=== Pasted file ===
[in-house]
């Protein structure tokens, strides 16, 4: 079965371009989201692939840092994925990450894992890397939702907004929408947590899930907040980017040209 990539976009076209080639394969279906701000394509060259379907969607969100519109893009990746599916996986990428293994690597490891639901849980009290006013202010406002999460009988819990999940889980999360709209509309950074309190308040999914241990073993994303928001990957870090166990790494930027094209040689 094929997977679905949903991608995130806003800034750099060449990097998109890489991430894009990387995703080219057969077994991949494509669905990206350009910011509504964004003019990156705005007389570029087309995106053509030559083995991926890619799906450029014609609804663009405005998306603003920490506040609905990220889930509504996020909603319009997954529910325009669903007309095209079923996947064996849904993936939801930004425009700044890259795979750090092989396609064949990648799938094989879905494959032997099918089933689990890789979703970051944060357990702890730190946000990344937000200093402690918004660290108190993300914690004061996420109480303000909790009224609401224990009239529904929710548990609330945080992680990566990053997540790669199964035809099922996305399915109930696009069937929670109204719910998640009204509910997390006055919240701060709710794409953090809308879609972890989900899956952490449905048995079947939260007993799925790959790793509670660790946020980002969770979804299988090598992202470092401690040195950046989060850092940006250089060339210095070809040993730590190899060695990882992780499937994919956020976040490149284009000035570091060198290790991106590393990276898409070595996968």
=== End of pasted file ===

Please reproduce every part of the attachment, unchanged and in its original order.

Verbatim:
[in-house]
């Protein structure tokens, strides 16, 4: 079965371009989201692939840092994925990450894992890397939702907004929408947590899930907040980017040209 990539976009076209080639394969279906701000394509060259379907969607969100519109893009990746599916996986990428293994690597490891639901849980009290006013202010406002999460009988819990999940889980999360709209509309950074309190308040999914241990073993994303928001990957870090166990790494930027094209040689 094929997977679905949903991608995130806003800034750099060449990097998109890489991430894009990387995703080219057969077994991949494509669905990206350009910011509504964004003019990156705005007389570029087309995106053509030559083995991926890619799906450029014609609804663009405005998306603003920490506040609905990220889930509504996020909603319009997954529910325009669903007309095209079923996947064996849904993936939801930004425009700044890259795979750090092989396609064949990648799938094989879905494959032997099918089933689990890789979703970051944060357990702890730190946000990344937000200093402690918004660290108190993300914690004061996420109480303000909790009224609401224990009239529904929710548990609330945080992680990566990053997540790669199964035809099922996305399915109930696009069937929670109204719910998640009204509910997390006055919240701060709710794409953090809308879609972890989900899956952490449905048995079947939260007993799925790959790793509670660790946020980002969770979804299988090598992202470092401690040195950046989060850092940006250089060339210095070809040993730590190899060695990882992780499937994919956020976040490149284009000035570091060198290790991106590393990276898409070595996968």